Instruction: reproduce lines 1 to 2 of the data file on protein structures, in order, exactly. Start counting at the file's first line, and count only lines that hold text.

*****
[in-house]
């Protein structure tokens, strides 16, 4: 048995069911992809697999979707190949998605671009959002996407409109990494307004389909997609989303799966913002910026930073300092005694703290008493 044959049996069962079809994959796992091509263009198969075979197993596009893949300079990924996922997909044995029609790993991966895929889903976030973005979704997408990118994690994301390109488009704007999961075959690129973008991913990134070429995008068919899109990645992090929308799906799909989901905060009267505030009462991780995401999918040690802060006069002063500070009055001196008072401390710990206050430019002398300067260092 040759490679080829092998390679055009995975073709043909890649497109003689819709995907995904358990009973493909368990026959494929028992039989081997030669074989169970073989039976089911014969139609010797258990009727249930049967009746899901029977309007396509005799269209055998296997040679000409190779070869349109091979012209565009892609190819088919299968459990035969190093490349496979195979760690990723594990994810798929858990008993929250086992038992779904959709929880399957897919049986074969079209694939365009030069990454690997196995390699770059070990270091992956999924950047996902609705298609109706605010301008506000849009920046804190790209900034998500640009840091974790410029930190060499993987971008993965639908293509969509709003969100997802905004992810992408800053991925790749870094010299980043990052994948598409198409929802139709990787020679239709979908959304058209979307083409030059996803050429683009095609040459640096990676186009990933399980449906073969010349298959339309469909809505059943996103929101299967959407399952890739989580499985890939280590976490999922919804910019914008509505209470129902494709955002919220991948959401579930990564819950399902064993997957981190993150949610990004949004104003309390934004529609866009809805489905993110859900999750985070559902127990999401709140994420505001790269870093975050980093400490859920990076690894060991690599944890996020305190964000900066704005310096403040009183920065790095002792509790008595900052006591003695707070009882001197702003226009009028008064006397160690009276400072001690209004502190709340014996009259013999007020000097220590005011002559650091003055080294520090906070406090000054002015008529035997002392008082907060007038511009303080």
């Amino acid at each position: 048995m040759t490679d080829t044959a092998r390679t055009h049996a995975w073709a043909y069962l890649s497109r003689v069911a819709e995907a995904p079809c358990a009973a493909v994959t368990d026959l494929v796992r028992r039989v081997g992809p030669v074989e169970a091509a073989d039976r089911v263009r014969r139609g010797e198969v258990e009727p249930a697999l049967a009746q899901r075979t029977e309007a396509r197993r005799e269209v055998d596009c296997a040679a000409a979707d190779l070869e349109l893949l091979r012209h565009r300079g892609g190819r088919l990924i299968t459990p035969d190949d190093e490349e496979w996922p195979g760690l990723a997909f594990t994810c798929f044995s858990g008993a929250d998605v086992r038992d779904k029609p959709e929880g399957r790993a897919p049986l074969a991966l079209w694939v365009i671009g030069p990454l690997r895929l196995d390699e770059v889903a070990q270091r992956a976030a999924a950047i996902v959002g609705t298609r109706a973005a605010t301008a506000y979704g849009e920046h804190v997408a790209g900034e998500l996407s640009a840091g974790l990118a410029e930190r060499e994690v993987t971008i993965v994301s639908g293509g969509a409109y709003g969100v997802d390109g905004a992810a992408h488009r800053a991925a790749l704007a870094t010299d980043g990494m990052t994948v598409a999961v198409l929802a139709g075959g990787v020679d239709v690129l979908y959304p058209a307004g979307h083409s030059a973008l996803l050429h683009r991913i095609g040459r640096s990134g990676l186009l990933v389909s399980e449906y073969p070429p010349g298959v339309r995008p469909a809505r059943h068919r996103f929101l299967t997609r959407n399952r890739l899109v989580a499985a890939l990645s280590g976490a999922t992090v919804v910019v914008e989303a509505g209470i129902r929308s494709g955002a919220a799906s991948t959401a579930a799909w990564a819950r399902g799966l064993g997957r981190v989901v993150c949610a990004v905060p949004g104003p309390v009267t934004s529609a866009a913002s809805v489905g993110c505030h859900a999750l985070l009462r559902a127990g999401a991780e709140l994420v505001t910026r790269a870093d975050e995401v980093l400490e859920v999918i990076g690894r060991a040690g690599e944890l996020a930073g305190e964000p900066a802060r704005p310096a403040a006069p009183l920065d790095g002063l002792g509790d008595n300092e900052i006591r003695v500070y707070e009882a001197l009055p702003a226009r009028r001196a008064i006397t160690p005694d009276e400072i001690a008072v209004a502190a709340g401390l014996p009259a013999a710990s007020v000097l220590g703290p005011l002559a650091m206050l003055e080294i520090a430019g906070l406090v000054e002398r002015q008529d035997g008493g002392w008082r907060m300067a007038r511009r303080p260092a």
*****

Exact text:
[in-house]
């Protein structure tokens, strides 16, 4: 048995069911992809697999979707190949998605671009959002996407409109990494307004389909997609989303799966913002910026930073300092005694703290008493 044959049996069962079809994959796992091509263009198969075979197993596009893949300079990924996922997909044995029609790993991966895929889903976030973005979704997408990118994690994301390109488009704007999961075959690129973008991913990134070429995008068919899109990645992090929308799906799909989901905060009267505030009462991780995401999918040690802060006069002063500070009055001196008072401390710990206050430019002398300067260092 040759490679080829092998390679055009995975073709043909890649497109003689819709995907995904358990009973493909368990026959494929028992039989081997030669074989169970073989039976089911014969139609010797258990009727249930049967009746899901029977309007396509005799269209055998296997040679000409190779070869349109091979012209565009892609190819088919299968459990035969190093490349496979195979760690990723594990994810798929858990008993929250086992038992779904959709929880399957897919049986074969079209694939365009030069990454690997196995390699770059070990270091992956999924950047996902609705298609109706605010301008506000849009920046804190790209900034998500640009840091974790410029930190060499993987971008993965639908293509969509709003969100997802905004992810992408800053991925790749870094010299980043990052994948598409198409929802139709990787020679239709979908959304058209979307083409030059996803050429683009095609040459640096990676186009990933399980449906073969010349298959339309469909809505059943996103929101299967959407399952890739989580499985890939280590976490999922919804910019914008509505209470129902494709955002919220991948959401579930990564819950399902064993997957981190993150949610990004949004104003309390934004529609866009809805489905993110859900999750985070559902127990999401709140994420505001790269870093975050980093400490859920990076690894060991690599944890996020305190964000900066704005310096403040009183920065790095002792509790008595900052006591003695707070009882001197702003226009009028008064006397160690009276400072001690209004502190709340014996009259013999007020000097220590005011002559650091003055080294520090906070406090000054002015008529035997002392008082907060007038511009303080």